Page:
A year later, Cowell successfully auditioned for drummer Max Roach’s quintet, where he met trumpeter, Charles Tolliver, who would become his closest friend and a longtime musical associate. Being in Roach’s band opened new doors for the pianist; not only did he play with Miles Davis and vibraphonist Bobby Hutcherson in the late 60s but also started his own recording career. It was during a trip to Europe in 1969 with Roach’s band that Cowell cut his debut album in London called Blues For The Viet Cong, a forward-looking trio session on which he played both acoustic and electric pianos.

After leaving Roach’s band in 1970, Cowell and Tolliver began their own band, Music Inc, and when they couldn’t get any record labels interested in their music, they decided to release it themselves via their own imprint, Strata-East; the label, which allowed its artists to keep control of their master recordings, became a valuable platform for black musicians during a time when jazz was suffering financially and major record deals were hard to find. “There was no artist under contract,” Tolliver told this writer in 2020, explaining Strata-East’s ethos. “The deal was the record would be an agreement with us and the artist was free to record with whoever they wanted to.”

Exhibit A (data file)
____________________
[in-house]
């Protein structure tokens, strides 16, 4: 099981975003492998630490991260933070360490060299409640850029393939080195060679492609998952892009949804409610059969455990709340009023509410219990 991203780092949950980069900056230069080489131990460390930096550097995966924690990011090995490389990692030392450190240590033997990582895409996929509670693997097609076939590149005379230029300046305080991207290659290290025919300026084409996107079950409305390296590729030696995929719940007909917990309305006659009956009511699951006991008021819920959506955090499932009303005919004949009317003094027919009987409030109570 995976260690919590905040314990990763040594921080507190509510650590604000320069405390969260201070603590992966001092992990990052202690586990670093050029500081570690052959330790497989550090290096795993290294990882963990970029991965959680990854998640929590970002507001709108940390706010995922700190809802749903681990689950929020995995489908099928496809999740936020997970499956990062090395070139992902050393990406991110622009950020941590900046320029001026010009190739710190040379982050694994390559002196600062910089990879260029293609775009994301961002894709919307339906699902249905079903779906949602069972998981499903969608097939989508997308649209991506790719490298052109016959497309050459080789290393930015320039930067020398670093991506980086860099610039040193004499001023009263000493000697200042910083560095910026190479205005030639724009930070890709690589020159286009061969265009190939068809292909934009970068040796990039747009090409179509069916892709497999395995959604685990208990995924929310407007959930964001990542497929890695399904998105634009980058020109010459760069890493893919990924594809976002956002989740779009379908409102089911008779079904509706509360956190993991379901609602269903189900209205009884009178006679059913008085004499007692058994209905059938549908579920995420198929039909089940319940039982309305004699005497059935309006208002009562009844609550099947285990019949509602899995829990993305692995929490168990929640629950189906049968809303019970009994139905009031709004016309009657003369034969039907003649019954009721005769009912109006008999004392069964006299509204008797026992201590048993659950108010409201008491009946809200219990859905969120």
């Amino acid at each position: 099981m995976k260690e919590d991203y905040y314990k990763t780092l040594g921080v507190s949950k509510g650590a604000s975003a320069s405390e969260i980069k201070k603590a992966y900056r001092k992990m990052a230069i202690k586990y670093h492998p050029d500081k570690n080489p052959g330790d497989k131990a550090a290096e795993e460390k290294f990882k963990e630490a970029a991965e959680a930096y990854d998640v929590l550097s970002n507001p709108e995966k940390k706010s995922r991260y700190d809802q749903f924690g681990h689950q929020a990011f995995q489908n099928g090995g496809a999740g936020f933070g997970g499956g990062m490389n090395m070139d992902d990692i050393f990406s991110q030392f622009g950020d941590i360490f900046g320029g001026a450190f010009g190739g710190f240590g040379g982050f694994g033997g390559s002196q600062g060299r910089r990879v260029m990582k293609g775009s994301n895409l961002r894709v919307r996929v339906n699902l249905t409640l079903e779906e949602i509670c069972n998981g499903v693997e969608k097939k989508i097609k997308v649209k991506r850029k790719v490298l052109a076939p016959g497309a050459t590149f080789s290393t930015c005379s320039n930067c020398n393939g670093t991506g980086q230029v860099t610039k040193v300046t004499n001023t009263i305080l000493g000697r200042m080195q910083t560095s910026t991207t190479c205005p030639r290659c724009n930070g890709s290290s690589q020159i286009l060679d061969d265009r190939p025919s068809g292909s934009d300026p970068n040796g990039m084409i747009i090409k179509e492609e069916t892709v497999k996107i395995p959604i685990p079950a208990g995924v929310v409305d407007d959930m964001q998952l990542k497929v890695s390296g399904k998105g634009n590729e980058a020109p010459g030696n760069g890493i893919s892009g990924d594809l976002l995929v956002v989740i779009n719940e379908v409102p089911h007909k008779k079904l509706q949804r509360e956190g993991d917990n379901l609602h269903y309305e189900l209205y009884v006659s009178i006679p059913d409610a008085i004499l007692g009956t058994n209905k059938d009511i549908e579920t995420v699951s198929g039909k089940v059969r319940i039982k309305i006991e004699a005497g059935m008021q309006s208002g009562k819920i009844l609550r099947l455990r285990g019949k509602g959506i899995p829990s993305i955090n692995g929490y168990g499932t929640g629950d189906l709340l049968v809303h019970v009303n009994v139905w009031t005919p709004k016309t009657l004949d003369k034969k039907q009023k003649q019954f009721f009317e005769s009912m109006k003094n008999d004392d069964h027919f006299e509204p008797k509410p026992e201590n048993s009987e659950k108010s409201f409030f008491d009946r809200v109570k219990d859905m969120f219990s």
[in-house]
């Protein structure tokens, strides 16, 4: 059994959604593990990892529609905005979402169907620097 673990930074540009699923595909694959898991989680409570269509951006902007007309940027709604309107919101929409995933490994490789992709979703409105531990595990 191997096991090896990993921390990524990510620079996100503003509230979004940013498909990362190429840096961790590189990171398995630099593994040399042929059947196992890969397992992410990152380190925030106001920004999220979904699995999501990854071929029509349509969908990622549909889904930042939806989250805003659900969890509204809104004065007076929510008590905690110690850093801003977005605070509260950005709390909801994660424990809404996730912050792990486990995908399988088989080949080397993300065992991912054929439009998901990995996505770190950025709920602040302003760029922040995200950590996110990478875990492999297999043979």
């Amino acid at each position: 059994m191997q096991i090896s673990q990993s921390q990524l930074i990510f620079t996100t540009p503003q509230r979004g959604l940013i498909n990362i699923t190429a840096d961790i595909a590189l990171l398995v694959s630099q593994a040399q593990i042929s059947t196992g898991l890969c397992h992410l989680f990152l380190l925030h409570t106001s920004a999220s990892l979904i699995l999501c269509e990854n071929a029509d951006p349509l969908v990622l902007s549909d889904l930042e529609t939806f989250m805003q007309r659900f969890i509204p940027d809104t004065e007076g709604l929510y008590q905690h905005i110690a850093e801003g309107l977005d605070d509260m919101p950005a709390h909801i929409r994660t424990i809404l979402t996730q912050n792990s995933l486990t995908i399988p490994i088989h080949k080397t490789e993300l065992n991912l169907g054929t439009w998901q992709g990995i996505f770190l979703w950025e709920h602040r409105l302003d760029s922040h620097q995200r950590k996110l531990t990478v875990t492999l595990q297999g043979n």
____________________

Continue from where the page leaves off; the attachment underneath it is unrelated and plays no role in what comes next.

Stanley Cowell recorded five albums for Strata-East – including Handscapes, where he fronted an adventurous keyboard-only band called The Piano Choir – but later in the 70s embarked on a radical change of musical direction by embracing jazz-funk and playing synthesizers on a series of LPs for the Galaxy label. Cowell was also much in demand as a sideman, playing on albums by the Heath Brothers, saxophonist Johnny Griffin, and drummer Roy Haynes; his activity was such that he left Tolliver to manage Strata-East. “I got so busy performing,” he told the Jazz Times in 2015, “I thought that Strata-East was gonna run by itself.”

The pianist continued to make albums during the 1980s but at the start of the decade put performing on the back burner and took up a teaching post at New York’s Lehman College. Though he pursued a parallel career in music education for the rest of his life – he later taught at Rutgers University – Cowell remained a prolific recording artist whose creativity continued to blossom. Among his later projects were dalliances in experimental electronic music and the first of several orchestral works, “Piano Concerto No. 1,” which paid homage to the man he had met as a child, Art Tatum.

Sadly, his final album, 2020’s Live At Keystone Corner Baltimore, recorded in October 2019, proved to be Cowell’s musical epitaph; a scintillating piano-playing showcase that navigated a sure-footedly independent path between the jazz tradition and modernism.

Cowell’s unique voice on his instrument was eloquently summed up by noted contemporary jazz pianist Jason Moran, who, reacting to the news of the pianist’s passing in a post on Instagram, wrote: “Stanley invented pathways for the piano. Many times his two hands sounded as if they were six.”

Cowell, who lived in Maryland, leaves behind a wife, Sylvia, and a daughter, Sunny.